We met for lunch a few times after he went to work and had his own apartment in Tulsa (when Pa-Pa and I had a doctor’s appointments there), and we texted back and forth occasionally–something usually short, just checking on each other. I grieved quietly as he grew more and more distant in the last couple of years, and I didn’t understand why. I still don’t…I just know that something was troubling him deeply, but he seemed afraid to be close…afraid that I might ask him what was wrong. It was obvious that he didn’t want to discuss whatever it was, so I hugged him one day–one of the last times he was at our house–and said, “Jo-Jo, I know you’re hurting, so I just want you to know that I love you, and I won’t ask you any questions.” I know he knew that I loved him, but when we saw him at your parents’ house on Father’s Day in June, he hardly spoke, couldn’t really hug me–though I hugged him–and he left before dinner–just saying, “I’ve got to go….I’ve got to go…” I was angry! I was hurt !… and heartbroken. I was being selfish–it wasn’t all about me. Your Mom and Dad had to be hurting, too. They just didn’t talk about it.

It’s hard not understanding why…but I am comforted that God knows, and Joel is with Him. When we see him again, the “why?” won’t matter. But the tears still come frequently, as I know they do with you and all the family. I know that Joel knew you loved him…he wouldn’t have teased you so much if he had not known that. He loved you, too, little sister! I hope it isn’t inappropriate for me to combine my pain with yours on your blog, and share such personal thoughts. You challenged us to be “real,” and that’s what I’m doing.

I love you so much Darby! Thank you for expressing your broken heart, which frees me to do the same. You are a gifted young woman, Darby. I thank God for your beauty, your talents, and especially for your sensitive spirit and love for our Lord Jesus. So thankful to be family–both here, and for eternity.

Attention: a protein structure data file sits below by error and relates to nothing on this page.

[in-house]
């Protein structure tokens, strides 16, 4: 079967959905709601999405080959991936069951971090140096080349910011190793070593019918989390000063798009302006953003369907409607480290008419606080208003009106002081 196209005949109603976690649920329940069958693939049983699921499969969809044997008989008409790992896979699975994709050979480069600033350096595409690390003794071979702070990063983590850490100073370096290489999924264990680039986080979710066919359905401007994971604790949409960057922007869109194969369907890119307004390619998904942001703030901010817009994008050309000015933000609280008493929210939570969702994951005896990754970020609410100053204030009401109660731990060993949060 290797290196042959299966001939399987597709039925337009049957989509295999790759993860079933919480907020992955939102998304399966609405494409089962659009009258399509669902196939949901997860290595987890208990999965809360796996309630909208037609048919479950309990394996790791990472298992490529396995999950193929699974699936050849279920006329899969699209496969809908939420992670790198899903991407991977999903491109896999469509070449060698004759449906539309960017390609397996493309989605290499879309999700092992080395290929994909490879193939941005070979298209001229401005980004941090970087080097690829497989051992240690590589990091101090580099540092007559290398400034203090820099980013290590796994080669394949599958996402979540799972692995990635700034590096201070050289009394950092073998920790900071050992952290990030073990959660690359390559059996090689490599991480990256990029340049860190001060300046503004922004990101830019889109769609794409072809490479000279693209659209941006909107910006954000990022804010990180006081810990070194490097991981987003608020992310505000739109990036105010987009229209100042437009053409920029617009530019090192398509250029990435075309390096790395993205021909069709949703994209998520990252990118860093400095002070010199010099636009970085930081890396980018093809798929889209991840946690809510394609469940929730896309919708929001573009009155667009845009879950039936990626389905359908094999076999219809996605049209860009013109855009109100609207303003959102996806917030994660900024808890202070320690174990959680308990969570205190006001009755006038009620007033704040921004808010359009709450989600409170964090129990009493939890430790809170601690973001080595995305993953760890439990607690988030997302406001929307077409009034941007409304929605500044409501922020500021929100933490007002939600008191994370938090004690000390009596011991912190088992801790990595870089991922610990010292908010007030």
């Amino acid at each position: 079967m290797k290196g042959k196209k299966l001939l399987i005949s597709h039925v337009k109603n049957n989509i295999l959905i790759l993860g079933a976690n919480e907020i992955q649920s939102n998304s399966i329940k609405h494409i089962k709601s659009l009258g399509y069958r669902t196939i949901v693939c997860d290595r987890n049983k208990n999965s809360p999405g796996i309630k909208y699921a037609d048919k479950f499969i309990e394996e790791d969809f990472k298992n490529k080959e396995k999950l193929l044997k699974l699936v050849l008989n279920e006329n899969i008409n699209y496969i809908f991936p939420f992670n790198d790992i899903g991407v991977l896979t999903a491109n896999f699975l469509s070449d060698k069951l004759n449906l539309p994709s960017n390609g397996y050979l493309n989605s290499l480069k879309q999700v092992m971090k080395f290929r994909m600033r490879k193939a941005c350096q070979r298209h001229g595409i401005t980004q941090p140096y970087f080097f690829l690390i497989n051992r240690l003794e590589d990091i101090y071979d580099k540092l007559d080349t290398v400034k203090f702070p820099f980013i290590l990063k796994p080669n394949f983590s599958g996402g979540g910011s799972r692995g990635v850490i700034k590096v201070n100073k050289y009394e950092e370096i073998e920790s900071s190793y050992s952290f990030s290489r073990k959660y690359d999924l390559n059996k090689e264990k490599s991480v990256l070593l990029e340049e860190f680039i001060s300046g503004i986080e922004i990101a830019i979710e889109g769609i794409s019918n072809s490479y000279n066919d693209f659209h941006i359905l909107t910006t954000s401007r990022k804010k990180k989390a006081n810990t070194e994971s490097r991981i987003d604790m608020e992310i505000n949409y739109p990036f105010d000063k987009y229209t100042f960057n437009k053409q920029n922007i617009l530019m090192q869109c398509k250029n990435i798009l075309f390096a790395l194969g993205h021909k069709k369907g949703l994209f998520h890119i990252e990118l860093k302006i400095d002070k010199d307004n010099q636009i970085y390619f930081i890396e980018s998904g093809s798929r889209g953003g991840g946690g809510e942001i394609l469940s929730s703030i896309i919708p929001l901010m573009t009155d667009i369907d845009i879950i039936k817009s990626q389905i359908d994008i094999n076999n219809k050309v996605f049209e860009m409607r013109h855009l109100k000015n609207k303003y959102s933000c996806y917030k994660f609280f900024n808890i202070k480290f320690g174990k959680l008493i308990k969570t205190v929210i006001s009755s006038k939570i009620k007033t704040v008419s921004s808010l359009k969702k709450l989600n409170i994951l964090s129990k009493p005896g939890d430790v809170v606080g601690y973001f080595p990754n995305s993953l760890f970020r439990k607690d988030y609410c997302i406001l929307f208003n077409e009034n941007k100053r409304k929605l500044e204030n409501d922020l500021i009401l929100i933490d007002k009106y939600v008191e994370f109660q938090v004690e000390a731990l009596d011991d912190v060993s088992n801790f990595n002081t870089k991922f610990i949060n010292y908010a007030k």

Love, Granny

Annette Blackwell (Nana) says

Oh Darby, that is wonderful. You spoke for all of us. Thank you. We love you so much.

zach says


Thena Gaulin says

Beautifully written and thank you so very much for sharing. I, too, lost someone so young and so close to my heart. I know you knew my Tommy. I wish I had known your brother. It takes a lot of courage to put it all out there in a blog or public posting. If more people had that kind of courage I think there would be less pain and suffering. Sharing the way you have is healing and in its way tells the world that the person we have lost has value, that his or her existence mattered. No life, no matter how short or the way it ended, should be hidden in our hearts. Sharing your love the way you have is beautiful and if Joel brought that out in you, then he too has a beautiful soul. He touched you in a special way. I believe his pain had nothing to do with any misconception about you or your family’s love for him. The why’s do not matter any more, as your grandmother stated, he is in good hands now, feeling no pain. Rejoice in that truth and remember the good times. Thank you again for sharing Joel’s story. I will continue to pray for you and your family.